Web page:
Charlie

DSC00114So if you were to ask me what is the most significant event in the past century for Berlin, or Germany for that matter, I would have to take a good month to noodle on that one.  Wow, so many events have occurred that are so outrageous and over DSC00105the top.

Think of your home town; say Toronto, Boca Raton, Cincinnati, Chicago or wherever.  What events have occurred which were monumental in your town you call home?  Well, if your in Toronto, that might include the last time the Toronto Maple Leafs won the Stanley Cup — big thing for that city.  Chicago, the day of the Valentines Day Massacre or the 1968 Democratic convention riots?  I don’t know?  Cincinnati, well who cares anyway.  These events all seem so lame in the scheme of things over the long run.  Most cities are pretty quiet and while they churn, grow or shrink, events rarely are so abrupt and huge in such a short timeline.

Now for Berlin.  I could write about WWI, WWII and both would be huge.  I could write about the plight of the Jews and that would be enormous in itself.  More books written, hollywood movies made and in-depth documentaries analyzed than anyone could study in a lifetime about those topics.  But if that was not enough, the people of Berlin faced one last adversity that is almost jaw breaking and unbelievable in the second half of the 20th century.  Their neighbor country decided to build a Wall in order to ensure the ideologues in the Kremlin do not waste a single human spirit and let them defect to the dark side — the West.

DSC00107So on August 15, 1961, a totally random night, the Soviets started constructing  what turned out to be a 99 mile barrier that we know merely as “The Wall”.

Blows my mind!  If your interested, at the end of its life, their were seven checkpoints along the wall, each named by the U.S. Army alphabet call letters.  The first gate is “Alpha” representing the letter “A”.  The third letter, “C”, representing theDSC00123 third and most famous gate is also known as “Charlie”.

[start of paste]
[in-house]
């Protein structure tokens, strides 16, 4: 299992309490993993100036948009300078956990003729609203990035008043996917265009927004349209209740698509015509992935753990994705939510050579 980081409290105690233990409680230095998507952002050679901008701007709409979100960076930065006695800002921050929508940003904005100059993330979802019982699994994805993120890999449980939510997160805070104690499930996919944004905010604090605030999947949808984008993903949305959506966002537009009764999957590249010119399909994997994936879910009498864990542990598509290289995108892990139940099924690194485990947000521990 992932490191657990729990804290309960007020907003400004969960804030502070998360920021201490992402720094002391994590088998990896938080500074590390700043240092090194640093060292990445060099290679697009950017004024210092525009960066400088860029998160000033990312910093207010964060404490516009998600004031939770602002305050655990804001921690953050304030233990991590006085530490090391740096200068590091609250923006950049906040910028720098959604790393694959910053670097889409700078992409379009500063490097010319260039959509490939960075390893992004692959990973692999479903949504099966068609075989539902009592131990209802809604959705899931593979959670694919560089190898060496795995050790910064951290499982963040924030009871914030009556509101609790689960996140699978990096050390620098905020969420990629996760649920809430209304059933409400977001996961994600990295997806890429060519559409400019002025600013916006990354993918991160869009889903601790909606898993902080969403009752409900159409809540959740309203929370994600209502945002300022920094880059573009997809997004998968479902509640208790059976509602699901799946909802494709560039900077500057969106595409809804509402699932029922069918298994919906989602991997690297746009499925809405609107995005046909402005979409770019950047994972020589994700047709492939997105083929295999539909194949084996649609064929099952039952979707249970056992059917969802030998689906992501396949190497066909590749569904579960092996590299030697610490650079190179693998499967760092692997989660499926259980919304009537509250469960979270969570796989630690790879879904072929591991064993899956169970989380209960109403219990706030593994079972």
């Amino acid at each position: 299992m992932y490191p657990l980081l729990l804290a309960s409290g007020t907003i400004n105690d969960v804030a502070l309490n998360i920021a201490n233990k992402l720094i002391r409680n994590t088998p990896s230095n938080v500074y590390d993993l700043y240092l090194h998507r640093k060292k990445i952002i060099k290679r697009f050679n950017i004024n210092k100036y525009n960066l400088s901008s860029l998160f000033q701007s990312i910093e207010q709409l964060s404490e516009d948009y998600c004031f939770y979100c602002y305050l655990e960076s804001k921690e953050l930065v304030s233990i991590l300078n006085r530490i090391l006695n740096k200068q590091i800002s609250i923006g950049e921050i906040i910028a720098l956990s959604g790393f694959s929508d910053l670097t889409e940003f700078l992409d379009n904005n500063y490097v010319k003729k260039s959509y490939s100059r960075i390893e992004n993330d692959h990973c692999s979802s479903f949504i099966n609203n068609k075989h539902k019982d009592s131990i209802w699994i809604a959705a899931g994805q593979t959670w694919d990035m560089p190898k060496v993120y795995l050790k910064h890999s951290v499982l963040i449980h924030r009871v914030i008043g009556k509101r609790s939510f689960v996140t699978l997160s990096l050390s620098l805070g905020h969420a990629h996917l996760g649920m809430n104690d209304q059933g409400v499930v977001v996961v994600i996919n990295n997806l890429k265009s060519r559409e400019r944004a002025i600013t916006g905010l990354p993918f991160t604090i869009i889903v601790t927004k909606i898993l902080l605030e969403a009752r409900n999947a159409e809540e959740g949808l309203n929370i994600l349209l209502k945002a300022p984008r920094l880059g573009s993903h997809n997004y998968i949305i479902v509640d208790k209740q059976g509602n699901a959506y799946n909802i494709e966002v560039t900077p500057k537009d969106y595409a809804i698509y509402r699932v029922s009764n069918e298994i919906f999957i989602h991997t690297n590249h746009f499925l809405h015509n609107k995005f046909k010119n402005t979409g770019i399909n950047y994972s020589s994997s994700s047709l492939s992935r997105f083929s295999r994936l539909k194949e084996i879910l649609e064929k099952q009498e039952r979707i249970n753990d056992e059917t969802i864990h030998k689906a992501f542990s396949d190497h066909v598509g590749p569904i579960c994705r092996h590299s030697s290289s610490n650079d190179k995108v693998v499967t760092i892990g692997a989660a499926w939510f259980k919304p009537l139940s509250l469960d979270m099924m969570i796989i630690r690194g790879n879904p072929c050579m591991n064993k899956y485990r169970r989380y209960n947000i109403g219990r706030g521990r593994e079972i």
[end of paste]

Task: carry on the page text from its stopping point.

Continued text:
You have to come here to get a sense of the implications of building a massive wall, complete with an inner wall, spikes in front, huge heavy metal rails barriers before the wall, barbed wire, watch towers, and more than I could possibly describe.  Just blows my mind.

Just imagine if you can, a random line built in the middle of your city with such decisiveness that friends and families who lived in this random area along that line, were arbitrarily condemned to a sort of hell.  Why did the Kremlin do this?  Well, over 300,000 people were fleeing the Soviet rule to go to the West over the previous few years.  To plug the hole, the Wall was built.  The funny thing is that the West; Germany, USA, Canada, Europe and the rest of the world just watched as this happened.

If you only come to Berlin for two days; first is Berlin art :), and the second day could be entirely viewing The Wall at various points.  Go to Bernauer Strasse and walk the mile or so park like setting and exhibits.  You will walk away shaking your head.  How on earth could the Soviets do this?  How could so many families be separated in the 1960’s, 70’s and 80’s — for a period of 28 years.  Just amazing.  Checkpoint Charlie is a tourist trap, complete with fake 1950’s gas masks, USSR medals, and nonsense including two fake American Army guards in front of the checkpoint taking pictures with tourists — akin to the Mexican guy under the Mickey Mouse costume in Times Square.  The exhibits are real interesting though.

Equally amazing, after the Wall was brought down, again, Germany just went about its business and rebuilt their lives and economy to be among the largest and arguably the most stable and powerful in the world.

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